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In the last line: when you evaluate ${\rm Tr}(i\hbar)$ you get an integral that doesn't converge, therefore the trace is not defined, or you can say the trace is infinite if you'd like, anyway it does not equal $i\hbar$. Secondly, you supposedly show that ${\rm Tr}([\hat{x},\hat{p}])=0$, but if you repeat the calculation without integrating, you get that $\langle x|[\hat{x},\hat{p}]|x\rangle =0$, which is obviously wrong. Your mistake here is that you forgot to take the derivative of $x$ in the expression $\hat{p}x$ (this is how you prove $[\hat{x},\hat{p}]=i\hbar$ in the first place). – Joe Jan 23 '13 at 10:48
I edited the misprint in the last line, thanks for pointing it out. As for your second comment, I keep my position. Thanks for sharing your thoughts. – Wizzerad Jan 25 '13 at 13:41

Whenever something goes tricky, do not always rely on "infinite, undefined, etc" to get over contradictions easily. Whatever you have been told may not be correct forever. So go brave, you may discover something new or find a better explanation. I don't have a good answer here. But what I think is this way.

If the $\infty_1-\infty_2$ is giving you an $i\hbar$, then the Tr{$\infty_1$}-Tr{$\infty_2$} should also give you something consistent. But unfortunately it doesn't in this case. Then I start to wonder whether all linear operators have well-defined matrix form. Which may not be neccesarily true. Suppose they have at least Hilbert space matrix form, infinite dimensional matrices may have some differences in algebraic operations from finite dimensional matrices. But the trace operator is only well-defined on finite dimensional matrices. Does it or should it behave the same way over infinite dimensional matrices?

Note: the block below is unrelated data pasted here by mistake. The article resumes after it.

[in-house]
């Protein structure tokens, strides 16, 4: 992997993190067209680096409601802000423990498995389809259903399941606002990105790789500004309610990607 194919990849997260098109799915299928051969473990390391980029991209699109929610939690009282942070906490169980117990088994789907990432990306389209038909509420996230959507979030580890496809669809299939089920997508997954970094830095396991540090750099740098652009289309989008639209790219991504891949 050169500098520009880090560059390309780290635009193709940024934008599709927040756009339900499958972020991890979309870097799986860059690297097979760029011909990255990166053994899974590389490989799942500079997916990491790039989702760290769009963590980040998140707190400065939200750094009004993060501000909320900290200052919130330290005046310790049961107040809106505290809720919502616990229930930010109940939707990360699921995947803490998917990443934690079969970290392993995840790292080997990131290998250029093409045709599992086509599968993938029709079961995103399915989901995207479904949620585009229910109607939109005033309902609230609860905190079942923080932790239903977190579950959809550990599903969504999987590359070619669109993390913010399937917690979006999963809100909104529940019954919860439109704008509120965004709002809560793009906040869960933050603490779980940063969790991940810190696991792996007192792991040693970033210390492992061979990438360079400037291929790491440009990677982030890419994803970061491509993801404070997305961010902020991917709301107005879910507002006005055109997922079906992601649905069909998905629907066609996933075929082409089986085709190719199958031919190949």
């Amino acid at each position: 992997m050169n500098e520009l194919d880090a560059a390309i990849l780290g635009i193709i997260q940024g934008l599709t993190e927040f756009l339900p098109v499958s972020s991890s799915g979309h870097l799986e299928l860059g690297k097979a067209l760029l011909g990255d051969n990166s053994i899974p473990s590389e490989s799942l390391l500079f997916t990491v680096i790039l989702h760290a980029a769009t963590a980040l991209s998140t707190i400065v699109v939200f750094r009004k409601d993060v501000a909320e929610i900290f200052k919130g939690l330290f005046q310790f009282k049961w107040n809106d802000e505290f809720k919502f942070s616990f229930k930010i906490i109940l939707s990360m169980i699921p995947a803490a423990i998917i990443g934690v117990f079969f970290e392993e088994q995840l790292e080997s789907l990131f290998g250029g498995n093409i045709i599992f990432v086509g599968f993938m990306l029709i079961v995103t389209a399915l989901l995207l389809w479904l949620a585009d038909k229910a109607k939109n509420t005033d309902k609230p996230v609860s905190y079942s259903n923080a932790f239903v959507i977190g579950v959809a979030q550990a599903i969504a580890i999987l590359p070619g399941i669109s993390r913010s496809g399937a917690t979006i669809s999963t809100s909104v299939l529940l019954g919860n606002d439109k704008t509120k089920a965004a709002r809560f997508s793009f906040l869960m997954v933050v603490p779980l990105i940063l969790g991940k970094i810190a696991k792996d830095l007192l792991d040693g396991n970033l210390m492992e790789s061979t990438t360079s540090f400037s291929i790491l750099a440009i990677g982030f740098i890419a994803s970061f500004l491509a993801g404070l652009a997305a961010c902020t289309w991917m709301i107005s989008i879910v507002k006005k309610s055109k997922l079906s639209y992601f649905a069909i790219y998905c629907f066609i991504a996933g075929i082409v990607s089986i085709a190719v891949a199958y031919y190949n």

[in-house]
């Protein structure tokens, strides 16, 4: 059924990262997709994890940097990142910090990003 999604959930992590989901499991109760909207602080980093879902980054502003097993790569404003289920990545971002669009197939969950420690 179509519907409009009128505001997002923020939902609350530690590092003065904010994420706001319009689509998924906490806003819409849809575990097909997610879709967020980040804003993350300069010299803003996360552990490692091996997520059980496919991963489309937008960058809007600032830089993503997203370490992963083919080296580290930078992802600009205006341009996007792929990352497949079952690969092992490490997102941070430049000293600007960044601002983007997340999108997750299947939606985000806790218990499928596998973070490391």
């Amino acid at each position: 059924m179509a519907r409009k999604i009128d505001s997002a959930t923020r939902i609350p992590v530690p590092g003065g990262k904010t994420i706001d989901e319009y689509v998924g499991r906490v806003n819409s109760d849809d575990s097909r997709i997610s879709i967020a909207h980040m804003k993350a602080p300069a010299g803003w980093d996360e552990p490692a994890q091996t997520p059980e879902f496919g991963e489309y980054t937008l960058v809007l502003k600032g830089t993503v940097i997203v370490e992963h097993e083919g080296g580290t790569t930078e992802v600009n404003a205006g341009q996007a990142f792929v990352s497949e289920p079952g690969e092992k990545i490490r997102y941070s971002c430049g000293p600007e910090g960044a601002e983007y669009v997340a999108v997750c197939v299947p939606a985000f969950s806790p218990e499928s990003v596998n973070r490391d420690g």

If the original definition of some concept is missing in the bigger space, you may consider extend its definition to try to fit everything nicely!-:)

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I don't understand what you're trying to say. The original definition of the trace is not missing in infinite dimensional spaces. It is defined as an infinite sum or integral, but only when the sum or integral converges. – Joe Jul 5 '11 at 6:07